It was interesting to note the wide variation in these directions, which ranged all the way from absolutely nothing, to completely illustrated ‘factory manuals’. While most contestants had understood the fun intent of this frankly experimental meet, it was surprising to discover a few who actually admonished proxies to ‘not damage my aircraft!’. Needless to say, these people could hardly expect the all-out effort to achieve top performance accorded to more enthusiastic entrants!
A few models had arrived damaged in postal transit, and some rather extensive rebuilding was necessary to return them to airworthy condition. An additional few models were damaged during the course of flying, but in most cases, repairs were effected, and flying continued. It is difficult to appreciate the actual amount of effort involved in proxy-flying even ONE model, let alone a large number, and the crew really ‘came through’ with flying colours. Altogether too many models arrived inadequately tested (suspicions arose that some had not been tested at all I). ‘Let those West Coast magicians trim out this bird’ … which was done. Where possible. In the case of a few exceptionally stubborn models, second, third, and even fourth proxies tried their hands at qualifying. Such is the nature of accumulated experience1 that a different approach (philosophy?) sometimes would ‘save’ a seemingly hopeless example. In the end, only a limited number of entries failed to qualify, and then it was certainly not for lack of effort expended!
Countries represented included Australia, Canada, Czechoslovakia, England, France, Germany, New Zealand, and the USA. Model Airplane News columnist, Dave Linstrum submitted his entry from Kuwait, where he was working at the time, but arrived back home only a few days after his model was safely delivered.
In terms of variety, great success was also achieved. Evidently the small size and low cost of Peanuts brings out an experimental urge, as virtually every configuration known to full-scale aviation was represented in miniature, including pushers, canards, flying wings, twins, etc.
Most numerous entrants by far, were the Nesmith Cougars, with ten examples on hand. Pietenpols were next in popularity, with six registered. An amazing coincidence was the appearance of three Blackburn monoplanes, which ultimately placed first, second, and third in the pioneer class.
Results were as follows:
l . Blackburn Mono John Blair, USA
2. Blackburn Mono Don Eble, USA
3. Blackburn Mono Butch Hadland, UK
4. Castabert W. Mooney, USA
5. Ellehammer Ted Dock, USA
I. Morane Saulnier C. Mather, USA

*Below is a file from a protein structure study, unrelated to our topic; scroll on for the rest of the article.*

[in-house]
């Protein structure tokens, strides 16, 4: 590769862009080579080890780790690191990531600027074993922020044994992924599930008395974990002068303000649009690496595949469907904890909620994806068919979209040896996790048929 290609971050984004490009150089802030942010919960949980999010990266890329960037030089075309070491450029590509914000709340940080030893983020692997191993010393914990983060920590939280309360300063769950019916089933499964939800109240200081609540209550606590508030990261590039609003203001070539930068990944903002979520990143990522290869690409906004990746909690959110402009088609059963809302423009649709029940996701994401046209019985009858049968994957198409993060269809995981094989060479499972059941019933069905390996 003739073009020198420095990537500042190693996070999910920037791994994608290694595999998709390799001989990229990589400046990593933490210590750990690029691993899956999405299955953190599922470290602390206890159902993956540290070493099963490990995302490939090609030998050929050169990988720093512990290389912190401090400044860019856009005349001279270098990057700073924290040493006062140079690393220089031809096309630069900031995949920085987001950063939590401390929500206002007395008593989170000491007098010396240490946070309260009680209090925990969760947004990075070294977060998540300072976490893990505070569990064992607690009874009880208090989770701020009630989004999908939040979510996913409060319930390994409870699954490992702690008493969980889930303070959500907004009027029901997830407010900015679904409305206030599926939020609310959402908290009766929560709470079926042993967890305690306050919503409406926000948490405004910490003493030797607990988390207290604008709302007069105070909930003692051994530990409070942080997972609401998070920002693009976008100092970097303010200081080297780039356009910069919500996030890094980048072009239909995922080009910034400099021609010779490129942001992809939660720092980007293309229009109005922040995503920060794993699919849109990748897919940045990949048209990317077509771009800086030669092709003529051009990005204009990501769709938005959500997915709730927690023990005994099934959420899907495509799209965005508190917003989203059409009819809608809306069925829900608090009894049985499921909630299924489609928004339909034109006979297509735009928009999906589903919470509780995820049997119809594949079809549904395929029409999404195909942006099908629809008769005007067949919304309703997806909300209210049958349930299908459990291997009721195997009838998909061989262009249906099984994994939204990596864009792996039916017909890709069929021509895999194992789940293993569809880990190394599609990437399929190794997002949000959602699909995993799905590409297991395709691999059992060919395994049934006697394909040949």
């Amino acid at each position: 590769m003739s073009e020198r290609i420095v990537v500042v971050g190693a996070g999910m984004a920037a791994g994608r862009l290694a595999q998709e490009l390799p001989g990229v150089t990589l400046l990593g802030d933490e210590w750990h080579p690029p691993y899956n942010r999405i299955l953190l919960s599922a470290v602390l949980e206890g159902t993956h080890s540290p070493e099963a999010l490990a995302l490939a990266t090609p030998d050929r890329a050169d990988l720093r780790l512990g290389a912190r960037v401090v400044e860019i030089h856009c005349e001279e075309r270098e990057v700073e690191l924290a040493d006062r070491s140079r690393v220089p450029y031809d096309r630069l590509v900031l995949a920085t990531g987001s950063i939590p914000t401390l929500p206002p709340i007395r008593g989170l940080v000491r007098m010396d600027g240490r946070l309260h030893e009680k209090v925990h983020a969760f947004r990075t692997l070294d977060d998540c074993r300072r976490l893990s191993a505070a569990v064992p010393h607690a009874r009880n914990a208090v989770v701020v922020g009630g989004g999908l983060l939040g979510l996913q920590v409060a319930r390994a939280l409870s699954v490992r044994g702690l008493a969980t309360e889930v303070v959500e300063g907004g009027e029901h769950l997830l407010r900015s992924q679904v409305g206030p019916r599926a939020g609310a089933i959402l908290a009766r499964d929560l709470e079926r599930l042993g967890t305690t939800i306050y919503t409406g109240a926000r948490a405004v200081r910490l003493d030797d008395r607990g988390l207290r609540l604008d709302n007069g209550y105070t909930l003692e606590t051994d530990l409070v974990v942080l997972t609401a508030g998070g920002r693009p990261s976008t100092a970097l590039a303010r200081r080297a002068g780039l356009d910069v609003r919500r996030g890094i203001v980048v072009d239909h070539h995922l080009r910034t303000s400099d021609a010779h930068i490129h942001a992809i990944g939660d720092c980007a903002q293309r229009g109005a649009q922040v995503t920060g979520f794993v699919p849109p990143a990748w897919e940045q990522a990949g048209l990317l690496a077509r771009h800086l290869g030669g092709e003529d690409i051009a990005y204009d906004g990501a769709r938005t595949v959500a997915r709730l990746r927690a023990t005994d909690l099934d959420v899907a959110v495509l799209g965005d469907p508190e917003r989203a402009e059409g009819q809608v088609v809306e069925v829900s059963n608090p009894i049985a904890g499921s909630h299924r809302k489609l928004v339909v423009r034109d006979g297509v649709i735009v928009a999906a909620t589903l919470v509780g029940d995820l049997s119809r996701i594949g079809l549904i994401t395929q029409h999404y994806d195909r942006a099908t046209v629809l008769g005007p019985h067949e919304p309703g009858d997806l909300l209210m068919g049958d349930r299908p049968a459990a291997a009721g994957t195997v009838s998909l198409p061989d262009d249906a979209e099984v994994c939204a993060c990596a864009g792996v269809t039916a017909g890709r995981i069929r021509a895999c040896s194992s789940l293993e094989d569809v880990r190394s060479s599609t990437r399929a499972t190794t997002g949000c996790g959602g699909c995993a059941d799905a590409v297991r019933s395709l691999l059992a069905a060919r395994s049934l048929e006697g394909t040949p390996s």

2. Fokker EIII R. Stewert, USA
3. Sopwith Tripe R. Tweet, USA
4. B.A.T. Baboon W. Mooney, USA
1. Waterman Racer Phil Cox, USA
2. Luton Minor A. Moorhouse, UK
3. Pietenpol Air Scout J. Krekovich, USA
4. Monocoupe 110 John Blair, USA
5. Zlin Z XII Milan Kacha, Czechoslovakia
1. Jungmann W. Mooney, USA
2. Heinke! 112-B R. Roden, USA
3. FW190 G. Ringel, USA
4. Jungmann Al Borer, USA
5. P-51 Bruce Kennewell, Australia
1. Fike ‘E’ Jim Gerz, USA
2. Nesmith Cougar John Blair, USA
3. Nesmith Cougar G. Gobeaux, USA
4. Lacey M-10 John Martin, USA
5. Tailwind Butch Hadland, UK
Top time for single flight: Fokker EIII, R. Stewert, 75 seconds.
Top static scale points (100 possible): Sopwith Tripe, R. Tweet, 82 points.
Model(s) most damaged in shipping: A. Pedashenko, Australia. Both models were canards, and really looked the part of ‘dead ducks’. Yet both were repaired, and one was successfully qualified. (Lockspeiser and Shinden.)
Most realistic pilot award went lo Dennis Norman, for the startingly life-like occupant of his Nakajinla Hayabusa.
The ‘Best Container’ award, was a tie between Ronald Tweet, for his ‘factory stenciled’ Sopwith triplane case, and Jim Hyka, who submitted his entry in a miniature two-bay hangar, which in turn was enclosed in a life-size ‘Snoopie’s Doghouse’ complete with cocardes and bullet holes.
Tired but happy, Bill Northrop and Taylor Collins of Model Builder magazine and Carl Hatrak, CD, expressed willingness to go through it all again next year, so we polled the judges and proxies for suggestions. The static scale judges pointed out that although the requirements for documentation were minimal, many entrants simply ‘threw away points’ by not providing three-view drawings or markings information. This became particularly obvious when a number of similar aircraft were rated.
The proxy fliers, including Walt Mooney, Fudo Takagi, Fred Reese, Kingsley Kau, Clarence Mather, Curtiss Mooney, Dick Baxter, Bob Peck, Sandy Peck, Fernando Ramos, Bill Warner, Jack McCracken, Don Eble, Hal Cover, Bill Stroman, and yours truly, reached the fol lowing conclusions:
Be certain your model is strongly constructed and carefully packed. Loose parts, such as nose blocks and propellers must be secured, as they can inflict severe damage during shipping.
- Allow an adequate opening for winding. Tiny nose buttons are infuriating under pressure. Ditto ill-fitted propeller shafts which defy thrust adjustments.
- Pre-test and adjust model BEFORE sending.
- If you are unwilling to risk damage, don’t send the model!